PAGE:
If I cannot rely on the world to be consistent (I do not mean willful consistency) I will not be able to function meaningfully in it.

What is Object-Oriented Ontology?

I have been trying to get into Speculative Realism lately. Not an easy philosophy but then again philosophy is dealing with anything but easy subjects. Nothing less then the what exists and how we know.

During this little adventure I came across a term – object-oriented ontology – that, at first, seemed illogical but made sense after careful inspection. Here is an excellent jargon-free definition of it by Ian Bogost:

Ontology is the philosophical study of existence. Object-oriented ontology (“OOO” for short) puts things at the center of this study. Its proponents contend that nothing has special status, but that everything exists equally–plumbers, cotton, bonobos, DVD players, and sandstone, for example. In contemporary thought, things are usually taken either as the aggregation of ever smaller bits (scientific naturalism) or as constructions of human behavior and society (social relativism). OOO steers a path between the two, drawing attention to things at all scales (from atoms to alpacas, bits to blinis), and pondering their nature and relations with one another as much with ourselves.

Essentially, it is a kind of trying to be objective about something by stepping into every objects’s shoes. The language is nuanced to be human center-free.

It feels like something David Suzuki would agree to (this would make sense since he is a geneticist-turned-activist). In sustainability, it seems to have something in common with the animal rights movement opting to be less anthropocentric.


(Monologue: There seems to be a move away from human-centred views and looking at the world from what I call The Other. But whether we can learn to avoid projection of The Self in performing this act. Perhaps I can call this project Willful Philosophical Out-Of-Body Re-embodiment.)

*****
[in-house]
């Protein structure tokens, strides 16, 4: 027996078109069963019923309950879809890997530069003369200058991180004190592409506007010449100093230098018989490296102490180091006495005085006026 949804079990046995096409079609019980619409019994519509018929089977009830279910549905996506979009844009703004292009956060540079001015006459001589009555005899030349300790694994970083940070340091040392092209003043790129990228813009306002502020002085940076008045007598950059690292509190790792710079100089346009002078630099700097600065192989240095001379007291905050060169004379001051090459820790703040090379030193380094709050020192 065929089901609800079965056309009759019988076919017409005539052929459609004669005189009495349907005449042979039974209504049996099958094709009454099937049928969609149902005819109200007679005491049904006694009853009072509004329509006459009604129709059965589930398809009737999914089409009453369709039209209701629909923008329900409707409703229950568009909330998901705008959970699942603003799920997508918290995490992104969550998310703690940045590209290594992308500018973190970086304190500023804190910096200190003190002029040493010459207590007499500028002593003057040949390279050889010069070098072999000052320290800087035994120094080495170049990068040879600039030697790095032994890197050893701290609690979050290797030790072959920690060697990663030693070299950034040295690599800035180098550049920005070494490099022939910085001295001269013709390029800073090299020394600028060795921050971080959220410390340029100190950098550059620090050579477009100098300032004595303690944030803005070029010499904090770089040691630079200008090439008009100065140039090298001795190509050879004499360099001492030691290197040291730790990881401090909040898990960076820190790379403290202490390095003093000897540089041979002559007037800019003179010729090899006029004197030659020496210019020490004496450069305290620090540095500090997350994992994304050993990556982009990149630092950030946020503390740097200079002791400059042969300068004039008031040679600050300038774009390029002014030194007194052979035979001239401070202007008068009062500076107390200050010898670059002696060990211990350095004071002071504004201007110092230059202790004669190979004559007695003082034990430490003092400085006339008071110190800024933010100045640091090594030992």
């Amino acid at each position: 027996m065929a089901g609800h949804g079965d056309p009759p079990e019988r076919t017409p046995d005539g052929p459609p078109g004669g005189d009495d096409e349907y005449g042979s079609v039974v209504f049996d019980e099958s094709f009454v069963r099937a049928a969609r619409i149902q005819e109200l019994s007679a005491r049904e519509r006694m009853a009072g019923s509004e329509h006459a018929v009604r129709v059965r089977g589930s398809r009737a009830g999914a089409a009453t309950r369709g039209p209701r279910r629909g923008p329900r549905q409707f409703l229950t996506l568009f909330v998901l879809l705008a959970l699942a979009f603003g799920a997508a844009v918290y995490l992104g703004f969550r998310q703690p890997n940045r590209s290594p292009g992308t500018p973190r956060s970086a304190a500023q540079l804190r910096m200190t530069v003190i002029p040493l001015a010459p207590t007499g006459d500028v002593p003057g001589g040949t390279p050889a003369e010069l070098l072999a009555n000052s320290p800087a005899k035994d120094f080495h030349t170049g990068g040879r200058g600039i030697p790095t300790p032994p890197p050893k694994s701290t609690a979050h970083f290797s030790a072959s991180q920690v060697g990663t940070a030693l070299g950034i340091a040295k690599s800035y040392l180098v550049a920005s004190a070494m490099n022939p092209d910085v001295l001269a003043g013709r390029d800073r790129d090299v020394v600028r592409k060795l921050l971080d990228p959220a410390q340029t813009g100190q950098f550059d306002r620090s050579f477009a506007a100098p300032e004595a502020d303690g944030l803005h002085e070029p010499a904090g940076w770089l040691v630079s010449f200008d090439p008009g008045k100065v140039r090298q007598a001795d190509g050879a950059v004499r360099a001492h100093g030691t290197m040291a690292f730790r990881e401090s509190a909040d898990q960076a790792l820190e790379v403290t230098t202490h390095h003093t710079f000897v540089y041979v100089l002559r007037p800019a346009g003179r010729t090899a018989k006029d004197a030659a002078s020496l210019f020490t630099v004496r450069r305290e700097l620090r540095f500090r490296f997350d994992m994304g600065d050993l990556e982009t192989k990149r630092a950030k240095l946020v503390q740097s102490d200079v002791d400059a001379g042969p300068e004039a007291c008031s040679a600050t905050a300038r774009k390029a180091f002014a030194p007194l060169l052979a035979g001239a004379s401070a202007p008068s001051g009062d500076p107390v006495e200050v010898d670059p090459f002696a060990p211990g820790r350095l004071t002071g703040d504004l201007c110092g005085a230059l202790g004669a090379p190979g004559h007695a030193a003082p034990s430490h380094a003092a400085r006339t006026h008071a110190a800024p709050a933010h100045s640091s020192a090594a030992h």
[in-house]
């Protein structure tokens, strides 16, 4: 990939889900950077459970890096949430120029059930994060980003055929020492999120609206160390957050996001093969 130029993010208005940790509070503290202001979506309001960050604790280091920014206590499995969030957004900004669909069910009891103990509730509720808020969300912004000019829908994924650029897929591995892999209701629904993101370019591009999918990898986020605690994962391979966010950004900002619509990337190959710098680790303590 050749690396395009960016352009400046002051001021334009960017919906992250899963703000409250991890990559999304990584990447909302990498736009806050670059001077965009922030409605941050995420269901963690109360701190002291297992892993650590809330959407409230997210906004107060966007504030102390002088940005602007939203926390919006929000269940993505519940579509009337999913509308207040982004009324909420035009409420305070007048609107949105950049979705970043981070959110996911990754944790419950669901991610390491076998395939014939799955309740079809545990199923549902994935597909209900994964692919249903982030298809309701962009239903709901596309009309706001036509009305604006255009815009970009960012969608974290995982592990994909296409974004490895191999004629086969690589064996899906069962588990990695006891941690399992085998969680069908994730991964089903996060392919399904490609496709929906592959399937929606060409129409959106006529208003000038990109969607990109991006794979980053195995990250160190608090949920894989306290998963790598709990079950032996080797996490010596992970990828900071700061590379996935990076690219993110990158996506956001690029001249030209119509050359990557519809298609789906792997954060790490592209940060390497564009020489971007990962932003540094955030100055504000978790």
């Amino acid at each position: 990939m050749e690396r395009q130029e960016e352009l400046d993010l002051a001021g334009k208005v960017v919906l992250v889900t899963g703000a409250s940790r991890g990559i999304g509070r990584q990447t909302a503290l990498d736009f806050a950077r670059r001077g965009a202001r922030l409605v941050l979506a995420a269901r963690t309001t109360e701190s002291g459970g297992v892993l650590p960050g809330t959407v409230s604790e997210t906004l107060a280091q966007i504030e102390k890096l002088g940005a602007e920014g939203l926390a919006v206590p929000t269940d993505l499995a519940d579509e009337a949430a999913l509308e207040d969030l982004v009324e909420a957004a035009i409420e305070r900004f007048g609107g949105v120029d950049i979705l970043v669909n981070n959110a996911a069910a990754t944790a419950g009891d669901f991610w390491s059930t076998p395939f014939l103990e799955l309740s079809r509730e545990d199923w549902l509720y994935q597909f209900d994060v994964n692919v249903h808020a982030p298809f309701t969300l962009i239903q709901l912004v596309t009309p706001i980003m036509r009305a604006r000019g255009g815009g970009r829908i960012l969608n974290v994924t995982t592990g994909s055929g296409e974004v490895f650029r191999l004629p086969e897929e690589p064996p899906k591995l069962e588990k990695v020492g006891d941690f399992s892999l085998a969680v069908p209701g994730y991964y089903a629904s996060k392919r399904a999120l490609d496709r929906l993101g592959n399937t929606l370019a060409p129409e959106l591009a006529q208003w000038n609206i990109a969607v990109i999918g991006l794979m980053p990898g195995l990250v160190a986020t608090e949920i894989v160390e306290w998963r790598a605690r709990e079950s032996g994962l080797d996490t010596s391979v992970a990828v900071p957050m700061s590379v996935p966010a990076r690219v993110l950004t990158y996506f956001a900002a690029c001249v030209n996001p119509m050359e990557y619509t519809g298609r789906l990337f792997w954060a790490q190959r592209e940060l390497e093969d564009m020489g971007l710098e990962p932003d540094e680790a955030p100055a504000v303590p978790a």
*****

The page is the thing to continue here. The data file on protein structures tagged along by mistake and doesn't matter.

#FoodVillage100People

I am kind of disappointed that so little attention had been given to If The World Were A Food Village of 100 People over the five years since I translated it.

Firstly, it was a translation from Japanese meaning this wasn’t available in English until I had translated it. Secondly, food is an important topic that should be covered more.

The fact that not a single person liked or commented on it is depressing. And even when I scoped about it it drew little response.

I can see a couple of problems with it. Numbers are too abstract. People need concrete visuals, a kind of “Food Village for Dummies” presentation before people can understand it. Also, it is too close to the original idea and title, “If The World Were A Village Of 100 People”. Any search online will simply make it hard to stand out and find. Most people tend to put “village 100 people” for their search term. But even if it is hard to find in search it should have been picked up.

Why bother with marriage?

Do not be fooled by the title.

This video is not putting down marriage but praising it. Marriage is an important “institution” in that it commits the people in question to achieving specific goals. Goals include family and work can be achieved with greater “efficiency” than perhaps being done alone. Everybody gains.

While we might go into it with romantic ideals we might ask then what exactly is love. I do not personally believe in a idealised version of love, and neither does my adopted culture – Japan. Japan still has remnants of its past custom of arranged marriages. Actually they are not as “arranged” as people seem to think from the English transliteration of the term miai. The potential partners always has the last say on the matter. They can say no at any time. There is something practical about marriage (as it should be from a survival point of view) and it is not in the term, marriage, as such. It is about commitment. And we achieve a lot more by simply committing to something, for better or for worse.